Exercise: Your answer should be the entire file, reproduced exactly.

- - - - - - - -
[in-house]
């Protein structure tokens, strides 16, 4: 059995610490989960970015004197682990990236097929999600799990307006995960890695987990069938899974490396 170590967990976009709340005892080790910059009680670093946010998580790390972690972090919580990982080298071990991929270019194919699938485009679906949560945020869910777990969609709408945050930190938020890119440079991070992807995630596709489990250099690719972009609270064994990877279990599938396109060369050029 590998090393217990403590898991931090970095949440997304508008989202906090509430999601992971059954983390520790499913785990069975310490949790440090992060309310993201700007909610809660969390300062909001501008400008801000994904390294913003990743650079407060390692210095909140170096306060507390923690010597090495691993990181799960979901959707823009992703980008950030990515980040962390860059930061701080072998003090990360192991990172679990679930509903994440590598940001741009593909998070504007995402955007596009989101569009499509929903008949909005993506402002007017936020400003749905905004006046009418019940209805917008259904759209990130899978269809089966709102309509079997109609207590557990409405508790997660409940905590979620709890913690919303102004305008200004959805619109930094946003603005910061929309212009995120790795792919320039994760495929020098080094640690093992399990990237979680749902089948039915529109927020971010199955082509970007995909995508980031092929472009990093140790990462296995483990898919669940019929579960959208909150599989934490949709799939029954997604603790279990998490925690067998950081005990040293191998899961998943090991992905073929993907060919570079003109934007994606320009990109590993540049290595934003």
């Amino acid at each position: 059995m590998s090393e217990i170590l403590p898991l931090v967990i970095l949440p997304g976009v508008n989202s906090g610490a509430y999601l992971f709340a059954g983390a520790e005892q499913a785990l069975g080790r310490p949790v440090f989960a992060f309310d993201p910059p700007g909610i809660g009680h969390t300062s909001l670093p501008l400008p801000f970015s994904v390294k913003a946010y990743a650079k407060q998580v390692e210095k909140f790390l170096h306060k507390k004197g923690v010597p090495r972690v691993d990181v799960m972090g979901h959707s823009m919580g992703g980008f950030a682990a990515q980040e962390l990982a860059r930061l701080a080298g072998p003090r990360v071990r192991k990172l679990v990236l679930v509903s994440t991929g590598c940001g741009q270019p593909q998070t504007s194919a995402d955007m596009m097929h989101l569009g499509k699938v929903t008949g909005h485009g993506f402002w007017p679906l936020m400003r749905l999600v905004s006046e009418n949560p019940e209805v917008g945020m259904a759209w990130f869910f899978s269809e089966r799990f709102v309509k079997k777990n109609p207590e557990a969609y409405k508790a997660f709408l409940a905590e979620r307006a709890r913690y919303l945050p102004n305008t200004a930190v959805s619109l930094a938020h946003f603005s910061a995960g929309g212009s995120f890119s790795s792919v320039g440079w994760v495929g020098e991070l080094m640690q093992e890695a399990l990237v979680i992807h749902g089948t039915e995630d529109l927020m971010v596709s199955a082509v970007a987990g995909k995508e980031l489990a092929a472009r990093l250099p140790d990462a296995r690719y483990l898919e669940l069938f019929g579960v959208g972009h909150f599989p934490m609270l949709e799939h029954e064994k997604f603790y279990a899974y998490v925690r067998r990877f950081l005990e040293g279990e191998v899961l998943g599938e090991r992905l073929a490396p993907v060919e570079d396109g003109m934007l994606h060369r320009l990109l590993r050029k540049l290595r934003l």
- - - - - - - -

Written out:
[in-house]
């Protein structure tokens, strides 16, 4: 059995610490989960970015004197682990990236097929999600799990307006995960890695987990069938899974490396 170590967990976009709340005892080790910059009680670093946010998580790390972690972090919580990982080298071990991929270019194919699938485009679906949560945020869910777990969609709408945050930190938020890119440079991070992807995630596709489990250099690719972009609270064994990877279990599938396109060369050029 590998090393217990403590898991931090970095949440997304508008989202906090509430999601992971059954983390520790499913785990069975310490949790440090992060309310993201700007909610809660969390300062909001501008400008801000994904390294913003990743650079407060390692210095909140170096306060507390923690010597090495691993990181799960979901959707823009992703980008950030990515980040962390860059930061701080072998003090990360192991990172679990679930509903994440590598940001741009593909998070504007995402955007596009989101569009499509929903008949909005993506402002007017936020400003749905905004006046009418019940209805917008259904759209990130899978269809089966709102309509079997109609207590557990409405508790997660409940905590979620709890913690919303102004305008200004959805619109930094946003603005910061929309212009995120790795792919320039994760495929020098080094640690093992399990990237979680749902089948039915529109927020971010199955082509970007995909995508980031092929472009990093140790990462296995483990898919669940019929579960959208909150599989934490949709799939029954997604603790279990998490925690067998950081005990040293191998899961998943090991992905073929993907060919570079003109934007994606320009990109590993540049290595934003």
């Amino acid at each position: 059995m590998s090393e217990i170590l403590p898991l931090v967990i970095l949440p997304g976009v508008n989202s906090g610490a509430y999601l992971f709340a059954g983390a520790e005892q499913a785990l069975g080790r310490p949790v440090f989960a992060f309310d993201p910059p700007g909610i809660g009680h969390t300062s909001l670093p501008l400008p801000f970015s994904v390294k913003a946010y990743a650079k407060q998580v390692e210095k909140f790390l170096h306060k507390k004197g923690v010597p090495r972690v691993d990181v799960m972090g979901h959707s823009m919580g992703g980008f950030a682990a990515q980040e962390l990982a860059r930061l701080a080298g072998p003090r990360v071990r192991k990172l679990v990236l679930v509903s994440t991929g590598c940001g741009q270019p593909q998070t504007s194919a995402d955007m596009m097929h989101l569009g499509k699938v929903t008949g909005h485009g993506f402002w007017p679906l936020m400003r749905l999600v905004s006046e009418n949560p019940e209805v917008g945020m259904a759209w990130f869910f899978s269809e089966r799990f709102v309509k079997k777990n109609p207590e557990a969609y409405k508790a997660f709408l409940a905590e979620r307006a709890r913690y919303l945050p102004n305008t200004a930190v959805s619109l930094a938020h946003f603005s910061a995960g929309g212009s995120f890119s790795s792919v320039g440079w994760v495929g020098e991070l080094m640690q093992e890695a399990l990237v979680i992807h749902g089948t039915e995630d529109l927020m971010v596709s199955a082509v970007a987990g995909k995508e980031l489990a092929a472009r990093l250099p140790d990462a296995r690719y483990l898919e669940l069938f019929g579960v959208g972009h909150f599989p934490m609270l949709e799939h029954e064994k997604f603790y279990a899974y998490v925690r067998r990877f950081l005990e040293g279990e191998v899961l998943g599938e090991r992905l073929a490396p993907v060919e570079d396109g003109m934007l994606h060369r320009l990109l590993r050029k540049l290595r934003l």